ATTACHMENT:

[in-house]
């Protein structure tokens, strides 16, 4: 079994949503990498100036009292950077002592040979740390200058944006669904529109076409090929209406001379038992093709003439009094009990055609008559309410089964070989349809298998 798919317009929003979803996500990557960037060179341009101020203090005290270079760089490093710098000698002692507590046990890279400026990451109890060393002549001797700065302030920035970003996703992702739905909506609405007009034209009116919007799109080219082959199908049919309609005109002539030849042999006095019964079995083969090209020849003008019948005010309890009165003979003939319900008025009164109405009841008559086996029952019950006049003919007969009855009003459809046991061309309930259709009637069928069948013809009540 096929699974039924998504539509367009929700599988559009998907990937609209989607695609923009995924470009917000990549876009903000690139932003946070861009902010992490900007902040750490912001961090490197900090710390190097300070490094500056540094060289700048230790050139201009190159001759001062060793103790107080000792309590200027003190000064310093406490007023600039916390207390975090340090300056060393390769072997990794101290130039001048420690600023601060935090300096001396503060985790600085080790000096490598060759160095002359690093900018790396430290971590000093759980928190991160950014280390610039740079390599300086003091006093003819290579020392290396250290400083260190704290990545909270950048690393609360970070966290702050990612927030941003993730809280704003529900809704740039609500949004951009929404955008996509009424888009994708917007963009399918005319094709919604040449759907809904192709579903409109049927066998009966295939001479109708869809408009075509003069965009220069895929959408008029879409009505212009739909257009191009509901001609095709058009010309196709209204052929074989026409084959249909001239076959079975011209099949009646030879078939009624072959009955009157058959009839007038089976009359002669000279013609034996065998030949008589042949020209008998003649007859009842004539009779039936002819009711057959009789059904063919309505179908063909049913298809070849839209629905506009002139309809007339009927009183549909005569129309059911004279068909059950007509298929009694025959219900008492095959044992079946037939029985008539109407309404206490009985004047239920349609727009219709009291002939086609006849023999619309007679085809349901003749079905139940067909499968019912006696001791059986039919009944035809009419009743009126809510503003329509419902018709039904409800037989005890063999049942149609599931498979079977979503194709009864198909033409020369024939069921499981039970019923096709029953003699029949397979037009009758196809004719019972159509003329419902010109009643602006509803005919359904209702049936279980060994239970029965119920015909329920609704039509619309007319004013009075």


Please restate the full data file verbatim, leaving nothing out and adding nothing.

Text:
[in-house]
């Protein structure tokens, strides 16, 4: 079994949503990498100036009292950077002592040979740390200058944006669904529109076409090929209406001379038992093709003439009094009990055609008559309410089964070989349809298998 798919317009929003979803996500990557960037060179341009101020203090005290270079760089490093710098000698002692507590046990890279400026990451109890060393002549001797700065302030920035970003996703992702739905909506609405007009034209009116919007799109080219082959199908049919309609005109002539030849042999006095019964079995083969090209020849003008019948005010309890009165003979003939319900008025009164109405009841008559086996029952019950006049003919007969009855009003459809046991061309309930259709009637069928069948013809009540 096929699974039924998504539509367009929700599988559009998907990937609209989607695609923009995924470009917000990549876009903000690139932003946070861009902010992490900007902040750490912001961090490197900090710390190097300070490094500056540094060289700048230790050139201009190159001759001062060793103790107080000792309590200027003190000064310093406490007023600039916390207390975090340090300056060393390769072997990794101290130039001048420690600023601060935090300096001396503060985790600085080790000096490598060759160095002359690093900018790396430290971590000093759980928190991160950014280390610039740079390599300086003091006093003819290579020392290396250290400083260190704290990545909270950048690393609360970070966290702050990612927030941003993730809280704003529900809704740039609500949004951009929404955008996509009424888009994708917007963009399918005319094709919604040449759907809904192709579903409109049927066998009966295939001479109708869809408009075509003069965009220069895929959408008029879409009505212009739909257009191009509901001609095709058009010309196709209204052929074989026409084959249909001239076959079975011209099949009646030879078939009624072959009955009157058959009839007038089976009359002669000279013609034996065998030949008589042949020209008998003649007859009842004539009779039936002819009711057959009789059904063919309505179908063909049913298809070849839209629905506009002139309809007339009927009183549909005569129309059911004279068909059950007509298929009694025959219900008492095959044992079946037939029985008539109407309404206490009985004047239920349609727009219709009291002939086609006849023999619309007679085809349901003749079905139940067909499968019912006696001791059986039919009944035809009419009743009126809510503003329509419902018709039904409800037989005890063999049942149609599931498979079977979503194709009864198909033409020369024939069921499981039970019923096709029953003699029949397979037009009758196809004719019972159509003329419902010109009643602006509803005919359904209702049936279980060994239970029965119920015909329920609704039509619309007319004013009075």